Friday, 25 November 2016

Fashion and Freedom

I went to Manchester this week with university and visited Manchester Art Gallery for the Fashion and Freedom exhibition. I knew there were going to be garments there but I was blown away by what I saw. More importantly, it was incredible to see how my gender has been affected by the occurrences in the world.





"Fashion and Freedom explores new ways of understanding the powerful impacts of the First World War, highlighting how fashion is interwoven into the social and political history of Britain, by showcasing new creative works that echo these histories a century later."

As part of the UK's arts programme, 14-18 NOW, this commemorates 100 years since the beginning and end of the First World War, but focuses on how women in society have also changed from then to NOW.


The contrast between contemporary and historical fashion for women




The exhibition showcases historical garments worn in the Edwardian times to the decade of the Charleston and Art Deco: the 1920s. Ranging from the infamous corset to the elegant ball gowns, women had a number of costume changes for different occasions during the day and emphasis was placed on the silhouette of a woman; yet this all changed through the impact of the war as a more natural-looking figure began to take shape after the war as it was being recognised that functionality of clothing was more important than the form it created. Thinking back to the visit now, it makes so much sense to how they organised the exhibition space. When you first walk in, you see the introduction of what the purpose of the exhibition displayed next to a taster of what is to come... The next thing you notice is the historical element of the impact of pre and post world war...then as you walk around the space, you slowly begin to understand the development of fashion over time and, more importantly, the development of a woman in society through the contemporary pieces designed by such leading females Vivienne Westwood, Sadie Williams, Emilia Wickstead, Roksanda Illincic, Jackie JS Lee and Holly Fulton.


Examples by the designers involved in the exhibition



What I found inspiring about walking around the space, looking at each piece and thinking about what aspect of society it portrays was that 14-18 NOW provided the chance for emerging fashion designers from universities to submit their visual opinion. They varied from Manchester School of Art to University of Westminster to come together for the concept of Restriction/Release, using techniques such as beading, embroidery, draping, pleating - anything that is possible really within the fashion design world. Some of the students were inspired by the Suffragette movement which is undoubtedly a key moment in time for women (Votes for Women!) One student in particular decided to embark on creating a garment that understood the risk women took on wearing items that were revealing: even if it was just the knees below that were on show, it was deemed daring to those who believed they should be hidden. How did she tackle this? Well look below and you will see the genius creation...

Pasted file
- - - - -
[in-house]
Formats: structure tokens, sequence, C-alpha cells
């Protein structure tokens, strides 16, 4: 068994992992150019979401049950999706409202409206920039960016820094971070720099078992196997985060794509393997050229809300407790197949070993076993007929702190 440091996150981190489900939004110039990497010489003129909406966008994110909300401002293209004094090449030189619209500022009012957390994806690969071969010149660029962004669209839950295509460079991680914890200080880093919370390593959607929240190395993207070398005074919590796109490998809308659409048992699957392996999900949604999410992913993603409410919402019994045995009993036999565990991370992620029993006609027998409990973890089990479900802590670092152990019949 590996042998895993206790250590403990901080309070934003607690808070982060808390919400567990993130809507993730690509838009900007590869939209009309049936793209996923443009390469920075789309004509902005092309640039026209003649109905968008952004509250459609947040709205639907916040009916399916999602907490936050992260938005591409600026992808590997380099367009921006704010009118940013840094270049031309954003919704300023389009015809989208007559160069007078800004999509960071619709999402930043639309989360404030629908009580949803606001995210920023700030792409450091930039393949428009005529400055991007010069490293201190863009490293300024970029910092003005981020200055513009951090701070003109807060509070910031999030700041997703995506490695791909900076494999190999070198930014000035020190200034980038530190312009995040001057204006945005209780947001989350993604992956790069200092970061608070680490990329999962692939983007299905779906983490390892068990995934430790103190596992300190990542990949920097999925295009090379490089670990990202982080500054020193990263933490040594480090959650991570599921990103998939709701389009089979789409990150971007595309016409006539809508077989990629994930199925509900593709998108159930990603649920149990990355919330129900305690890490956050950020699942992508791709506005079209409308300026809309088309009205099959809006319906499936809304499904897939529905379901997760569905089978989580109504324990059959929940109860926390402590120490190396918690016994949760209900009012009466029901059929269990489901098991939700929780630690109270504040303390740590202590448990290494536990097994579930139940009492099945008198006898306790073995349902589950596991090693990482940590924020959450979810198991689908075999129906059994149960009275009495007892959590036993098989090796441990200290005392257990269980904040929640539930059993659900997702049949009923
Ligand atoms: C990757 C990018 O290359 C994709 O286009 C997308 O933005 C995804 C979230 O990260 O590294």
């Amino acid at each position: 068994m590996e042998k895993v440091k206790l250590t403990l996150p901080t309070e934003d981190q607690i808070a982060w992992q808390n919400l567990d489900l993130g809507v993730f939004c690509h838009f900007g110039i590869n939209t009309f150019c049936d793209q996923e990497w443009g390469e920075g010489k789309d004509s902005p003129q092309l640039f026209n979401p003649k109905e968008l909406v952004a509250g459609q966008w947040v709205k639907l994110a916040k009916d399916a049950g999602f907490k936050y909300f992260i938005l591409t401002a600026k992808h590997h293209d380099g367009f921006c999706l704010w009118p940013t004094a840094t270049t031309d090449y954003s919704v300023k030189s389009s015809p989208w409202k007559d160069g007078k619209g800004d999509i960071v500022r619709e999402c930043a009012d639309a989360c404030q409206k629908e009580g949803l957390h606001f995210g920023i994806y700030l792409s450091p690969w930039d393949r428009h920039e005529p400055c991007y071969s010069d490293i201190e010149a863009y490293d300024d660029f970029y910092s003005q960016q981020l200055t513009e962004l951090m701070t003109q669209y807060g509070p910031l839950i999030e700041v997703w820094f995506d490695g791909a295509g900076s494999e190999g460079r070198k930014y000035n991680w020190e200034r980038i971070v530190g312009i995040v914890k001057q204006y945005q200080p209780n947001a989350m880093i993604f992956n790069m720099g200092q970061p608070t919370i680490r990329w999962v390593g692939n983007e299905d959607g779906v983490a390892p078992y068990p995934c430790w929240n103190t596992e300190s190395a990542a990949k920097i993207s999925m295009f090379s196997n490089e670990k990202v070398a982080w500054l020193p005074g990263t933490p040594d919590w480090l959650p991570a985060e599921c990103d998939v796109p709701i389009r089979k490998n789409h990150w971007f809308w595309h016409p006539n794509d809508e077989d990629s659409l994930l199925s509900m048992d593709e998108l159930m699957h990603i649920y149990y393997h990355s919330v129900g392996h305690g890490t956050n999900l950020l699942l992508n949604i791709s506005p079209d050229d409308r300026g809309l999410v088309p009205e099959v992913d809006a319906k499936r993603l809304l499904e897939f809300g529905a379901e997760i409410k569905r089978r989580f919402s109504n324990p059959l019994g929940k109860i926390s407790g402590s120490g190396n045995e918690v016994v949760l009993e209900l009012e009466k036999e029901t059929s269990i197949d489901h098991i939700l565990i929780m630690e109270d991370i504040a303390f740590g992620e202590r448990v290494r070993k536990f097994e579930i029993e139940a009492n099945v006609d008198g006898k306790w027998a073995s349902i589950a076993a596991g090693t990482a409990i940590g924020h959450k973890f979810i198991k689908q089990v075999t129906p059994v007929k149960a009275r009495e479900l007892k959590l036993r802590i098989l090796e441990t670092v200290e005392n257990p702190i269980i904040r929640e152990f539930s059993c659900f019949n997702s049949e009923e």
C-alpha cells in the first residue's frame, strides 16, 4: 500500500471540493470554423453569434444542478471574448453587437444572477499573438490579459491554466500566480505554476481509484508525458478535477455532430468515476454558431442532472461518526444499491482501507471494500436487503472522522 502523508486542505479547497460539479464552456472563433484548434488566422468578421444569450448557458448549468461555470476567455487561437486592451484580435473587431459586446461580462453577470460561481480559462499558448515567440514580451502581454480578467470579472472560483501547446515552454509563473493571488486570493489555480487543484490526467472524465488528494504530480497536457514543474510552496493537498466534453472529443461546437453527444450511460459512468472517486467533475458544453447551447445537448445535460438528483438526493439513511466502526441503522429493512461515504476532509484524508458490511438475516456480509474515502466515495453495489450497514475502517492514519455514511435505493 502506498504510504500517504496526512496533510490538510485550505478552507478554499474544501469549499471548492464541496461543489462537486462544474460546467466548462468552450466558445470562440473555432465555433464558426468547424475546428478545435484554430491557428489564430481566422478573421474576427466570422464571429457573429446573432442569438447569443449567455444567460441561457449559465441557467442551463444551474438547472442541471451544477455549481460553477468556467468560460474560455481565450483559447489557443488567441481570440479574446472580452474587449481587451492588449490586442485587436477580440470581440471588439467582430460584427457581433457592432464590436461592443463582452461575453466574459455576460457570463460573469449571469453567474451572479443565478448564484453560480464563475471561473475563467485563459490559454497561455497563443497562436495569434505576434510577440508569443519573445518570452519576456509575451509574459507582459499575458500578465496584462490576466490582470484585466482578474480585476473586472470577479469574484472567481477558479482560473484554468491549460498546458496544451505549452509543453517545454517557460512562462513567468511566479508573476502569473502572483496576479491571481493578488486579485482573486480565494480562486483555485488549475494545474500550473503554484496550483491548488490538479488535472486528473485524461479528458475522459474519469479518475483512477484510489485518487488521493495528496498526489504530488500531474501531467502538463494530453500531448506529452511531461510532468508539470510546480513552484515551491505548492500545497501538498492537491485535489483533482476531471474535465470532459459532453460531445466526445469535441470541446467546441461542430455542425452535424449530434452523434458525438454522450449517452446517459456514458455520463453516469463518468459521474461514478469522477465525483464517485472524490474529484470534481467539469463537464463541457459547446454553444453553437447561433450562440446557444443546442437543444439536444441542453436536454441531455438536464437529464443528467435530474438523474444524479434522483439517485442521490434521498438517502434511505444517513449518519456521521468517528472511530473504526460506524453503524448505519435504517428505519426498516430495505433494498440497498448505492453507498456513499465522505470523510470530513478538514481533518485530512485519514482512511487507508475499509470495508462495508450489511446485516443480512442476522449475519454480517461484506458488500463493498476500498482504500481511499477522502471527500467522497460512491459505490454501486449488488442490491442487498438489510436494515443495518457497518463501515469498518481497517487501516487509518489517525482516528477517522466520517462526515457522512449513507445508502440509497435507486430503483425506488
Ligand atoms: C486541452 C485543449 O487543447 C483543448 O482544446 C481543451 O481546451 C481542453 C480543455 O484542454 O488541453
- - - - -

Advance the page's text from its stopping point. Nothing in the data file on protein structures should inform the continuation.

Detailing the outstanding and intricate structure of the garments

Right to left: works were made by Elizabeth Thomas (Manchester School of Art), Toni Martin (University of Salford), Rebecca Lawton (University of Salford), Wheiman Leong (University of Westminster)
 
All credit is given to these students whose work is shown above. Being a fashion and costume student myself, I would not have the faintest idea on where to start creating these! (and I want to be a designer...pray for me)
From right to left, it shows the clear development of how dress affected the role of women, from the implication that women were a piece of art to the dress reform movement, allowing freedom in women's health and lifestyle.
With women working in factories during wartime, Fashion and Freedom highlights how women were taking the position of men, showing a counterbalance of gender. Playing football, learning martial arts and risking themselves to chemical exposure were what women faced and, if anything, continued the fight for women equality.


Left to right: works were made by Sarah Curtis (University of Salford), Karin Human (University of Salford), Revekka Georgiadou (University of Salford)





Headshot: work was made by Ben Lewis (Leeds College of Arts)



Displays belonging to the exhibition are scattered around the rest of the art gallery and viewing art galleries are just a simple hobby of mine, so I loved exploring and finding new garments. As a women, it does inspire me how women before me have enabled me and you to have the life that we have. I have been writing about gender equality for a report in my module at university and only as I am writing this now do I truly understand how fashion has become such a vital part of expressing the battle and positive progression we have made. It really can affect you in ways you wouldn't think of but it also proves to others that speak less of fashion that it isn't always about how it looks: it is about the meaning behind the look that what counts.

I cannot stress enough how powerful this exhibition is and I only wish I went to see it sooner! So if any of you have the chance to go to Manchester this weekend or are travelling there or already live there, I would highly recommend you go and see the powerful work fashion has.


The last day to explore this at Manchester Art Gallery is Sunday 27th November 2016 and is free entry so what excuse do you have to not go and see???



If you have already had a look at the gallery and seen what is on show, what did you think of it? Did it have the same effect on you as it did me, or was it completely different? What did you think of the designs and the ideas behind them? Let me know in the comment section below as I would love to hear from you! Did it teach you anything new? I learnt a thing or two from it, that is a definite.